Monday, January 18, 2016

Republican Climate Avoidance and the Sixth GOP Debate


Republican candidates for president seem to think that if you ignore the climate crisis American voters won't notice. During the sixth Republican debate there was no mention of climate change or global warming, the COP21 deal, renewable energy, cleantech, or the low carbon economy, and of course nary a word was uttered on emissions or greenhouse gases.

Climate change was a no show in the first Republican debate, the CNBC presidential debate and in the November debate they made their opposition to climate action clear. Republican presidential candidates have stated that they do not believe we should not do anything to combat climate change.

For their part the Democratic Presidential contenders have made their support for climate action clear in the CBS debate and the third debate. In fact the differences between the two parties on climate change have led some to conclude that it may give the Democrats the edge in the 2016 election.

The current slate of Republicans presidential contenders are vulnerable to criticism. Their anti-science policy positions will not stand up to scrutiny. Republicans have tried to kill the Clean Power Plan and they have worked to sabotage the COP21 deal.

Despite polls which show that American climate deniers are an increasingly rare breed, Republicans keep ignoring or undermining climate action.

Republicans are at odds with Americans on the subject of climate change and the Clean Power Plan. Even Pope Francis has condemned Republican climate denial in his address to Congress. To understand the Republican's seemingly irrational stance you need to follow the money to the fossil fuel industry.

In the sixth Republican debate closest anyone got to a discussion of anything green was when the it was used as a prefix to the word card in a xenophobic exchange on the horrors of immigration. Rubio even suggested that "radical jihadist" are somehow behind the issuance of green cards.

The only one of the candidates who mentioned energy and oil is Kasich. It came up when he was asked the following question:
"while everyone has been focusing on Iran’s provocations, I’m wondering what you make of what Saudi Arabia has been doing and its recent moves in the region, including its execution of a well-known Shi’ite cleric and its move to dramatically increase oil production, some say in an effort to drive down oil prices and force a lot of U.S. oil producers out of business. Sure enough, oil prices have tumbled. One brokerage house is predicting a third or more of American oil producers and those heavily invested in fracking will go bankrupt, and soon Saudi Arabia and OPEC will be back in the driver’s seat."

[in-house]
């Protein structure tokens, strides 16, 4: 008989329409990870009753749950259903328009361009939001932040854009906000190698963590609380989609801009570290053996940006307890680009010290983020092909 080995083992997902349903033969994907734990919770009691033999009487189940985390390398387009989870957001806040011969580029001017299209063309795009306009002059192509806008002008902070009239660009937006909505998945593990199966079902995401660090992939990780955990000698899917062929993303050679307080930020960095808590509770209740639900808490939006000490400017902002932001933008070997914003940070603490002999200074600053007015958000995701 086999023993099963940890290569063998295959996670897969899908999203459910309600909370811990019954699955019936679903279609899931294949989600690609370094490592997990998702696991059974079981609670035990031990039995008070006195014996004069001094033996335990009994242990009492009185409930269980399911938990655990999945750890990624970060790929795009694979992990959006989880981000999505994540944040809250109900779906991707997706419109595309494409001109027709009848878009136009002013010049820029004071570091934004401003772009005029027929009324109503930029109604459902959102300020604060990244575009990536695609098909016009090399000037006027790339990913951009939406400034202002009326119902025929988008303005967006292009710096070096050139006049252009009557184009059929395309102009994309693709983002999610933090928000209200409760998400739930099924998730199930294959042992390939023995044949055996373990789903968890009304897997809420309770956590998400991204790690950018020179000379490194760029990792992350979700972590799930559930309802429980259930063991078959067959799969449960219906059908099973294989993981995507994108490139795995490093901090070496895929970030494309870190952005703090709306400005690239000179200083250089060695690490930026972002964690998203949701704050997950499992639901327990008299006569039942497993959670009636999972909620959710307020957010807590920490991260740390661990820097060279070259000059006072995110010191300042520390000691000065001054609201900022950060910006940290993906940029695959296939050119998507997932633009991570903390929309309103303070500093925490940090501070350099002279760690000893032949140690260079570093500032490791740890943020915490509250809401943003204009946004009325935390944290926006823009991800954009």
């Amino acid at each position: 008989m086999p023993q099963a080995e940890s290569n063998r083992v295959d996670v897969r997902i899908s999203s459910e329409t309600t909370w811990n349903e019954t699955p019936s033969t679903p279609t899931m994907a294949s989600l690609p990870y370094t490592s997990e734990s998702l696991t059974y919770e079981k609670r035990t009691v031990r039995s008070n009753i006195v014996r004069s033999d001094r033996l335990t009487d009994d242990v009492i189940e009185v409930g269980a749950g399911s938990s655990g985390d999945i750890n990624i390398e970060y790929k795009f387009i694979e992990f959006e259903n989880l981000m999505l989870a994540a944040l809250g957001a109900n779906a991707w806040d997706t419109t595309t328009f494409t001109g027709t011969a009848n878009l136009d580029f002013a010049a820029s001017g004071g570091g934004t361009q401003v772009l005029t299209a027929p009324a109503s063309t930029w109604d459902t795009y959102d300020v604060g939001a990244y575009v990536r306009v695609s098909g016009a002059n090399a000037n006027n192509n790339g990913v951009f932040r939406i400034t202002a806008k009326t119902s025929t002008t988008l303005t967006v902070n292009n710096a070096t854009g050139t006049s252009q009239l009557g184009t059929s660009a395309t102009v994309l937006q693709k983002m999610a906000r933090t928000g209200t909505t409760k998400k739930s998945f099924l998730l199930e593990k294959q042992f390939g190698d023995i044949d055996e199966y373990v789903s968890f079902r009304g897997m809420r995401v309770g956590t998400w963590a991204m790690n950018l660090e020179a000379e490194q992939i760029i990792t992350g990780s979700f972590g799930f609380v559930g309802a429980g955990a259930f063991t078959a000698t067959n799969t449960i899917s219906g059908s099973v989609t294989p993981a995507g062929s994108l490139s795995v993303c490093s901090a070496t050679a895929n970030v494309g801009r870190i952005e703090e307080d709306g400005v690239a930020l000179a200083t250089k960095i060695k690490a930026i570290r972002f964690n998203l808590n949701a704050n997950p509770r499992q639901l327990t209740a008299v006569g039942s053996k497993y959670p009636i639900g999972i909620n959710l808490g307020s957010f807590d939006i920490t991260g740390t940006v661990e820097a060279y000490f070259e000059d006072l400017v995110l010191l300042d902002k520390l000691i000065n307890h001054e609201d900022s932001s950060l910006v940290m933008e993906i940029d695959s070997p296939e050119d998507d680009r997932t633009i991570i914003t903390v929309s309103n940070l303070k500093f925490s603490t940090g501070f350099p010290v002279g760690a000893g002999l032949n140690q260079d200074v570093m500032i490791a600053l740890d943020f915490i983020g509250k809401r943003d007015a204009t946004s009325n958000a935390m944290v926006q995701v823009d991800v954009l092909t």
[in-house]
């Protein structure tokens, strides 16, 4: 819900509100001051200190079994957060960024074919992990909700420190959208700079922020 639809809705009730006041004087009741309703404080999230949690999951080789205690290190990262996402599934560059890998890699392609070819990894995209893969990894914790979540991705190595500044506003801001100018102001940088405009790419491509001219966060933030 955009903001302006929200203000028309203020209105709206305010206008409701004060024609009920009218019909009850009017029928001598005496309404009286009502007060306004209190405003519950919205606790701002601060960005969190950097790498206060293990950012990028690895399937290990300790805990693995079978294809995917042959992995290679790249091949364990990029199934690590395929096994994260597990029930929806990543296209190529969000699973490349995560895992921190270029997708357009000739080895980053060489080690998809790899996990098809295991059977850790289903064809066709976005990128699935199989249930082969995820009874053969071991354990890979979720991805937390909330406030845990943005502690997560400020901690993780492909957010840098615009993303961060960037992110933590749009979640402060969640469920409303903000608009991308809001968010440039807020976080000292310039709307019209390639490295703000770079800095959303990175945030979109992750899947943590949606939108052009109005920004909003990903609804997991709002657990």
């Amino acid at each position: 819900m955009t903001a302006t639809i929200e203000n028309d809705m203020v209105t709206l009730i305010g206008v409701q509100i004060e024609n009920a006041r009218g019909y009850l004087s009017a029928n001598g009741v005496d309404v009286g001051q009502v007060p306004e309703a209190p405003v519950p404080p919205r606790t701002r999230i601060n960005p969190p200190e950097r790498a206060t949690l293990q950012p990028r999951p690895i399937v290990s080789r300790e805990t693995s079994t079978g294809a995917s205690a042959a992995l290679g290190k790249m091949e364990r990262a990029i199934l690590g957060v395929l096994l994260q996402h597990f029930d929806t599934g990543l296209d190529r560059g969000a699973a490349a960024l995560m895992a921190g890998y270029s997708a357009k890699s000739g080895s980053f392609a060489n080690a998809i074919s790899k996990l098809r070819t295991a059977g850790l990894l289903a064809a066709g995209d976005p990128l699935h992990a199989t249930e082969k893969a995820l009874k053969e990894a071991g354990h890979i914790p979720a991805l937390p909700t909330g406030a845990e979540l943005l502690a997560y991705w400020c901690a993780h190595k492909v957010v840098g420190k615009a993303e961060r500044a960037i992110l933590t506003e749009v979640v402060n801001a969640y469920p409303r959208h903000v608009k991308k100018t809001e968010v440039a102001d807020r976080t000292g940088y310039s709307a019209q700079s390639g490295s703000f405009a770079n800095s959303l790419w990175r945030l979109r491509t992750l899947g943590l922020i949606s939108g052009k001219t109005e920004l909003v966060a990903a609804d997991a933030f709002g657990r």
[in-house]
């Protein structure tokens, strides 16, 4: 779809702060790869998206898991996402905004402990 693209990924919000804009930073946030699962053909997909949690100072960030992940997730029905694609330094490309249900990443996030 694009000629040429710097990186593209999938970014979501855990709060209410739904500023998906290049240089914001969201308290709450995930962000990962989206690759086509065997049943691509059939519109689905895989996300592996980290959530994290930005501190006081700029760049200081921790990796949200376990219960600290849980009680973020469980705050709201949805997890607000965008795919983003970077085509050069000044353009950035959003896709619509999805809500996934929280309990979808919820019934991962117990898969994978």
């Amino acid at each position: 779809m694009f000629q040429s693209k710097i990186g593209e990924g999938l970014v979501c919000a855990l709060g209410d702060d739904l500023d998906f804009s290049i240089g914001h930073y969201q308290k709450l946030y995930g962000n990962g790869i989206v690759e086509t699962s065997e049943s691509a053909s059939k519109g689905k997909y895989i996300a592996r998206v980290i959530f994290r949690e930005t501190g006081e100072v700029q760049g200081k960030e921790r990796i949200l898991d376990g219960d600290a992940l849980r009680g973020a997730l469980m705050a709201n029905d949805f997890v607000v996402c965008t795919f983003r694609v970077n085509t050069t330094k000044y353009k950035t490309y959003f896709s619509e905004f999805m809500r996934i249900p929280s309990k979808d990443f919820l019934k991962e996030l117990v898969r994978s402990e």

Kaisich replied saying:
"With Saudi Arabia and oil production, first of all, it’s so critical for us to be energy independent, and we’re getting there because of fracking and we ought to explore because, see, energy independence gives us leverage and flexibility, and secondly, if you want to bring jobs back to the United States of America in industry, low prices make the difference. We’re seeing it in my state and we’ll see it in this country. And that’s why we must make sure we continue to frack."
It is ironic that in Kasich's closing remarks he explained that his grandfather was a coal miner, who went blind and died of black lung.

Climate all but Absent from the Republican CNBC Presidential Debate
Climate Change a No-Show in the First Republican Debate
Republican Presidential Candidates Say the US Should Not Do Anything to Combat Climate Change
Opposition to Climate Action in the November Republican Primary Debate
Climate and Energy Excerpts from the Fourth Democratic Primary Debate
Climate Excerpts from the CBS Democratic Primary Debate
Climate and Clean Energy in the Third Democratic Debate
The Green Elements of the First 2012 Presidential Debate
Climate Change May Give Democrats the Edge in the 2016 Federal Election

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